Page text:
Wood Lathe History: No, That’s Not a Sewing Machine
Friday, September 18, 2015

The great wheel lathe. The foot wheel lathe. Though the design of the wood lathe continued to change and adapt while people were looking for more efficient ways to work, every design wasn’t perfect. Yes, one may have provided continuous motion, but it still needed an assistant in order to work. Sure, Leonardo da Vinci is credited with an early treadle lathe, but it wasn’t a practical machine tool. Notwithstanding, every incarnation of the wood lathe wasn’t perfect, however, each setback gave way for a new advancement.

Da Vinci’s sketch of an early treadle lathe, or foot wheel lathe, did contribute to lathe history — however, it probably wasn’t in the way da Vinci had hoped for. But after the famed engineer had sketched this wood lathe, the treadle lathe underwent a few more changes.

A treadle itself was used in other parts of lathe history: the pole lathe used a treadle, along with its namesake, to turn workpieces. But like many early inventions, the pole lathe had its own setbacks. Though it only required one person to operate it and the person could stand while working, it didn’t necessarily spin fast enough to turn pieces quickly. That’s where the (newer) foot wheel lathe comes in.

treadle lathe, lathe, wood lathe, lathe history, foot wheel lathe, turning
        A treadle lathe circa 1850.
   (Illustration courtesy of The Woodturner's Workshop)

From da Vinci’s sketch of a foot wheel lathe, turners of the era took the wheel and mounted it in a different location on the lathe’s frame. Mounting the wheel independent of the headstock, and then connecting the two pieces via a belt, cord, or strap allowed for another mechanism to be included in the treadle lathe’s design: stepped pulleys. Stepped pulleys were also added to this lathe, once people began to discover da Vinci’s lathe was designed in such a way that the speed of his foot wheel lathe relied entirely on the speed of the turner’s foot on the treadle.

How did stepped pulleys make the treadle lathe (or foot wheel lathe, depending on what histories you read) a more efficient machine tool? For starters, the turning speed was increased once the wheel was moved, and a flywheel was mounted independently from the headstock. Using a belt, cord, or strap for the pulleys also meant a large number of gear ratios were possible for a workpiece. When choosing a gear ratio, the drive belt (or cord or strap) could be easily moved from one stepped groove to another in either the wheel or the headstock pulley, or even both.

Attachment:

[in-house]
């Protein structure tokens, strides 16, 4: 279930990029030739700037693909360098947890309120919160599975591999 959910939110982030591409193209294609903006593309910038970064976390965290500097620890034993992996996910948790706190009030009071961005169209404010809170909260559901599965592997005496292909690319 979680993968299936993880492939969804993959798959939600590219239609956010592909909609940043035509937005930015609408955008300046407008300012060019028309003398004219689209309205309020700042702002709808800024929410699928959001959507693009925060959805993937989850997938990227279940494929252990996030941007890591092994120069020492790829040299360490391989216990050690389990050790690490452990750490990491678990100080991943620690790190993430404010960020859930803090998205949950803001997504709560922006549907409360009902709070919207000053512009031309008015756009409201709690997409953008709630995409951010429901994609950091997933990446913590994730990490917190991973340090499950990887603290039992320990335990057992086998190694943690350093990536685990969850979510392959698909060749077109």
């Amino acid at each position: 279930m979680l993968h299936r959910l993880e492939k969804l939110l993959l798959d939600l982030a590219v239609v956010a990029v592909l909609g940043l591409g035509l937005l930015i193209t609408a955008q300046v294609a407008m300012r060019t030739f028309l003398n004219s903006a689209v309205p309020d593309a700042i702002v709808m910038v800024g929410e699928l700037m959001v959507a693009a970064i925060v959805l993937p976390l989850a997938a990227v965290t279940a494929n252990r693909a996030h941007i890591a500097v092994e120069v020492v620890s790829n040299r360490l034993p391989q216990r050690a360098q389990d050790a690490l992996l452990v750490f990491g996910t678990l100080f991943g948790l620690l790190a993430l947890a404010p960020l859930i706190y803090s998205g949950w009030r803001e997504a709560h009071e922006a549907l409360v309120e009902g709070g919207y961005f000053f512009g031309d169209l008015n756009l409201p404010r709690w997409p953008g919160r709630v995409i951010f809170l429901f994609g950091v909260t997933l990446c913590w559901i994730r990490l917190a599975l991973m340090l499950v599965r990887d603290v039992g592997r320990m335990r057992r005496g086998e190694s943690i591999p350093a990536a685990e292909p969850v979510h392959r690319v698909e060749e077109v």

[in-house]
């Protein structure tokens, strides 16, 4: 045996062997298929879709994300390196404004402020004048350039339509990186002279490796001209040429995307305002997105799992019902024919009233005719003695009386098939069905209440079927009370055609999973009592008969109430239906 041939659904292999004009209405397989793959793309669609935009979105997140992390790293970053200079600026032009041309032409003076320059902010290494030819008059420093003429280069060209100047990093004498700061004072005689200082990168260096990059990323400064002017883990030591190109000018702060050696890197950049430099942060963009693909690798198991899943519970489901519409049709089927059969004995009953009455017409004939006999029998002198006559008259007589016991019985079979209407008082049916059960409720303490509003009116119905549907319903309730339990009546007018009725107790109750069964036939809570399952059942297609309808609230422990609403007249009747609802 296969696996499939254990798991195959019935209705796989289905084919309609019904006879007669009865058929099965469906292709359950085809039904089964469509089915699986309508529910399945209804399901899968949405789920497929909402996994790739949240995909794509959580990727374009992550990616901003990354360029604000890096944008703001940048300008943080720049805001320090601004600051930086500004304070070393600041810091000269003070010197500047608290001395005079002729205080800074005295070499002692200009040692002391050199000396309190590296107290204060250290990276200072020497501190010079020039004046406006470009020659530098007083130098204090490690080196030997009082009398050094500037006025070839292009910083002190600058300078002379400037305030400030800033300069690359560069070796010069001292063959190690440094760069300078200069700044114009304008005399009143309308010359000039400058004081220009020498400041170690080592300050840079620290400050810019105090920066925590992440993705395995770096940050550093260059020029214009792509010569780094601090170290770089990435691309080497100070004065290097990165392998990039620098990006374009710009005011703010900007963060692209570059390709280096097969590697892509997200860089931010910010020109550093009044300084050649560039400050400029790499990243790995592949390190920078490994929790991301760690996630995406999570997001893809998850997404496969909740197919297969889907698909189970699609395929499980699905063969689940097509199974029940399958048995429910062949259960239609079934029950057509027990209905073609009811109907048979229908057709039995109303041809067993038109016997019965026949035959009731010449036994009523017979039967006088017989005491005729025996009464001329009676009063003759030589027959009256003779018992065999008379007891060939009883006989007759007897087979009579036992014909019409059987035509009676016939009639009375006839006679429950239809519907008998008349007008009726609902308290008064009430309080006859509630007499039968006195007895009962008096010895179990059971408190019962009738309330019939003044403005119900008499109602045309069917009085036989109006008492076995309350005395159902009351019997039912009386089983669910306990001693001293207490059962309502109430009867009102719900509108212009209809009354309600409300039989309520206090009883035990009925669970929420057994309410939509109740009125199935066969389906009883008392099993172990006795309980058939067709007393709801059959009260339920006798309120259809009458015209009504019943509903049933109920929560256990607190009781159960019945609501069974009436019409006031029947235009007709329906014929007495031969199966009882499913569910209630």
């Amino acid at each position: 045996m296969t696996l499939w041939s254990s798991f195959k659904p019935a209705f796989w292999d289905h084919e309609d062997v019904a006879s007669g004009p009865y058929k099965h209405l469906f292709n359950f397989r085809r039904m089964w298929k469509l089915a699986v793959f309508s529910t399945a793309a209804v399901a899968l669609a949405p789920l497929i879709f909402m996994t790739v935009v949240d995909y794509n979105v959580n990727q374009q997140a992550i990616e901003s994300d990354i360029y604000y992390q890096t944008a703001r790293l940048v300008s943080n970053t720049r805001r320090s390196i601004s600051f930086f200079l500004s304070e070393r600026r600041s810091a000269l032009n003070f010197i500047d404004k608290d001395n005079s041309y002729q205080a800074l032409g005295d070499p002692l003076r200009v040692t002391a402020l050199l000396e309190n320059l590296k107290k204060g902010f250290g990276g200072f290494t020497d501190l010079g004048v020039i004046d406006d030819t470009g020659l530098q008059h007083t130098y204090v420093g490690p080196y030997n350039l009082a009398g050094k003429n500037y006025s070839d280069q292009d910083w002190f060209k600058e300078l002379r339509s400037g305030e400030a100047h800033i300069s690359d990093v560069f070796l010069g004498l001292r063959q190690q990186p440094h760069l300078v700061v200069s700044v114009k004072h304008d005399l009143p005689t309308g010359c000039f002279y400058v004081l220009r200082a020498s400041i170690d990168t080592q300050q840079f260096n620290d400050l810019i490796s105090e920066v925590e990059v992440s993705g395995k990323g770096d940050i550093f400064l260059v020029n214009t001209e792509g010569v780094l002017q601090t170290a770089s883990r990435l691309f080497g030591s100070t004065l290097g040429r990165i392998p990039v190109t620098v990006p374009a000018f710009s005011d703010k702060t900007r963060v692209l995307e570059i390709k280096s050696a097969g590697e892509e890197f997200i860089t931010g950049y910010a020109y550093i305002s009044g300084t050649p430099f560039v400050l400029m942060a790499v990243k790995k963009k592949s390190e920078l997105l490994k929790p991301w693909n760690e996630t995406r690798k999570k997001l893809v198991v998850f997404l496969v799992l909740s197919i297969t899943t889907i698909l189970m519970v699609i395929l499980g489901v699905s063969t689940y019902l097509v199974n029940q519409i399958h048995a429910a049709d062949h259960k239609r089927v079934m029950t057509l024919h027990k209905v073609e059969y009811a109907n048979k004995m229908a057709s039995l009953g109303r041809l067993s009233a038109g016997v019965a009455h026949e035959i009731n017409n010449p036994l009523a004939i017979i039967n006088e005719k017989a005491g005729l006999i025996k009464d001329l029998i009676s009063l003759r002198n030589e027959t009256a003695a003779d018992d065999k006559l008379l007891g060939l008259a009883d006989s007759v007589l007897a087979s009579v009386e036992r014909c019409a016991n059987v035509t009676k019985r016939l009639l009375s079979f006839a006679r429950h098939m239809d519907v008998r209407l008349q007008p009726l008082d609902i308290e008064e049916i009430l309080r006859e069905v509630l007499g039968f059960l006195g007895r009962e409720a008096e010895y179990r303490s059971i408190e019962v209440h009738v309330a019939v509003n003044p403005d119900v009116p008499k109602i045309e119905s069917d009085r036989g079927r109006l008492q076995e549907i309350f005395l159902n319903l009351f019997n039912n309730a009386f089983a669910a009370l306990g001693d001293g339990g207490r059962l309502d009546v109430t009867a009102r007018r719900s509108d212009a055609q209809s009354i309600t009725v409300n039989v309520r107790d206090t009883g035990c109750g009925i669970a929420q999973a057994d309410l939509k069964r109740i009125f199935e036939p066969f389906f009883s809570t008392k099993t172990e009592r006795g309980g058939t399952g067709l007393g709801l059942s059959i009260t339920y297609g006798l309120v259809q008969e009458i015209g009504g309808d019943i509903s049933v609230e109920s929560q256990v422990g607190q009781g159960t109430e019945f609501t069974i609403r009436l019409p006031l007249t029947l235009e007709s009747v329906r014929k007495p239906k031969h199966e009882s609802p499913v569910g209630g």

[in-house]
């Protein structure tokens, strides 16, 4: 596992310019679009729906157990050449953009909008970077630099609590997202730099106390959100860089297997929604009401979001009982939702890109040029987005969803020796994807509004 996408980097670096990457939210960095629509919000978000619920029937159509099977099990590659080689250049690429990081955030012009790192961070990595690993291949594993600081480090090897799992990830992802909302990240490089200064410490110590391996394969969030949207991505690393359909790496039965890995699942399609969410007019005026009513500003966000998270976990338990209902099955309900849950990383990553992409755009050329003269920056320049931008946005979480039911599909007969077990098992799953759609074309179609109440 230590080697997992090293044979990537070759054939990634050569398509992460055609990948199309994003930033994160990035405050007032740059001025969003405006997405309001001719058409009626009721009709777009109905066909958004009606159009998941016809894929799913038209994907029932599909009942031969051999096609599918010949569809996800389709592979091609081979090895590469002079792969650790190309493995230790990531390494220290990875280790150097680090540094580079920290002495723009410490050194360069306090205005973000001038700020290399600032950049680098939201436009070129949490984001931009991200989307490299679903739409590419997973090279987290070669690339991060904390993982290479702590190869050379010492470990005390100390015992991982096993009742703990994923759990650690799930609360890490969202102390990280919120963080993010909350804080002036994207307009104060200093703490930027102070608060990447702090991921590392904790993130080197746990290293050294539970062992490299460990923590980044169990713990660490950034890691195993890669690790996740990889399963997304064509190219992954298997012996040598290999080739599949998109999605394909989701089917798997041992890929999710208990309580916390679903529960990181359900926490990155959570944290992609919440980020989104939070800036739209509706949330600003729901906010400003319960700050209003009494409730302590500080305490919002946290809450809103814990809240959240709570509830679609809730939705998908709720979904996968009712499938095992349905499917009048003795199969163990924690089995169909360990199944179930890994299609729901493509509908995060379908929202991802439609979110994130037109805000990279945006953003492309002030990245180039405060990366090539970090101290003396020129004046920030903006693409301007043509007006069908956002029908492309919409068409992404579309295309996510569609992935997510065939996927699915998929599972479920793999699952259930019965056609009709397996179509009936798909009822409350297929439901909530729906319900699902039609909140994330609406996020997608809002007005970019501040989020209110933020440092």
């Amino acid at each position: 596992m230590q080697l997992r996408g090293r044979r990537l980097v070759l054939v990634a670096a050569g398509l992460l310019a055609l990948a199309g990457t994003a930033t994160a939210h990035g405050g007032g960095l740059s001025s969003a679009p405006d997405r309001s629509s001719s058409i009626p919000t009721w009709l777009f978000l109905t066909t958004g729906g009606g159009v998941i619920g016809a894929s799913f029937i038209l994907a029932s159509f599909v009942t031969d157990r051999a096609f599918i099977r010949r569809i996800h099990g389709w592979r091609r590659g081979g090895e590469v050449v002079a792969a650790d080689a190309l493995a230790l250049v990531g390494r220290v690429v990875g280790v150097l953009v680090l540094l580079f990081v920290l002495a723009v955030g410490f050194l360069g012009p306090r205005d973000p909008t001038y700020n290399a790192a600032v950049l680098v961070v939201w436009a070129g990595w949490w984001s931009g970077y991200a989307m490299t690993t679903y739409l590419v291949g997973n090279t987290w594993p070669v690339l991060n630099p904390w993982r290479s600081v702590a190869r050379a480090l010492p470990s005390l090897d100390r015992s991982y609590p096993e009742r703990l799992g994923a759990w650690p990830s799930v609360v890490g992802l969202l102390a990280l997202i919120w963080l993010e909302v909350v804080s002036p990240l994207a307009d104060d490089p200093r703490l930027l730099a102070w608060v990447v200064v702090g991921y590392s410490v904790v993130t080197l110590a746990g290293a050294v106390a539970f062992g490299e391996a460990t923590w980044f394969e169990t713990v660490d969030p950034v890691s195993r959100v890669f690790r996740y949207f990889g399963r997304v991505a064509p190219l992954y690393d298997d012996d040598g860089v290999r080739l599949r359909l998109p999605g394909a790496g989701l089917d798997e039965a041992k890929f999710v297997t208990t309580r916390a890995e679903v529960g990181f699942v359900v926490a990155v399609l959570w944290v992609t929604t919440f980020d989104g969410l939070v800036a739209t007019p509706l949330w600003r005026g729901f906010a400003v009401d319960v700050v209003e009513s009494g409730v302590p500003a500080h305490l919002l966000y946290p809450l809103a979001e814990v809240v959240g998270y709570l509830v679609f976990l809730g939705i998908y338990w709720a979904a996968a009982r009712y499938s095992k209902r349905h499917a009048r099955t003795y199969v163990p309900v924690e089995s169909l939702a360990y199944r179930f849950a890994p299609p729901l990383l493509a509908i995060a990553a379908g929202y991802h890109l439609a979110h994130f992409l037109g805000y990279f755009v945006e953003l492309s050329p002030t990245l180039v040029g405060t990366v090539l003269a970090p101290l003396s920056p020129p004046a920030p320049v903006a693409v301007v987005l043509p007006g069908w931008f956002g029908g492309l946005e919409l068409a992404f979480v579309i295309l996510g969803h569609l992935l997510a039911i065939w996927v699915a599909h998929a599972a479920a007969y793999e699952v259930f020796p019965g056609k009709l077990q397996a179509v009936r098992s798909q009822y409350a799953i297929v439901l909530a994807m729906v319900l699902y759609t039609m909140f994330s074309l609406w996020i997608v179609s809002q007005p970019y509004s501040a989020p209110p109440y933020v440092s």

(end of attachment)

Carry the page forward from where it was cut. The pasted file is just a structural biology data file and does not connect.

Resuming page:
treadle lathe, lathe, wood lathe, lathe history, foot wheel lathe, turning
A foot-powered treadle lathe.

The treadle lathe / foot wheel lathe was a definitive point in wood lathe history. Once it was known that the position of the wheel could be changed, and it functioned more productively, a treadle lathe could produce more items than its predecessors, and the catalog of what could be produced on a wood lathe expanded. With improvements to the foot wheel lathe, turning was no longer a craft meant for those who worked in woodturning; aristocrats, nobles, and royalty alike were all fascinated with the treadle lathe’s capabilities. Thus, turning became a dignified hobby for members of upper society. However, the members of these classes were more akin to ornamental turning than what wood lathes and woodturning had to offer.

Think back to anything you made or created. Was the first design utterly perfect that it’s the design still being used today? Probably not. The same goes for countless other inventions (Does the wood lathe ring any bells?) over the course of time. In wood lathe history, each idea led individuals to develop wood lathes even further. While every change may not have been flawless, they kept ‘turning’ the page for better ones.


Blog Categories

  • General Interest
  • Historical Turning
    • 09/18/2015 - Wood Lathe History: No, That’s
    • 08/10/2015 - Wood Lathe History: From the F
    • 07/16/2015 - Wood Lathe History: More Non-E
    • 06/17/2015 - Wood Lathe History: Common Typ

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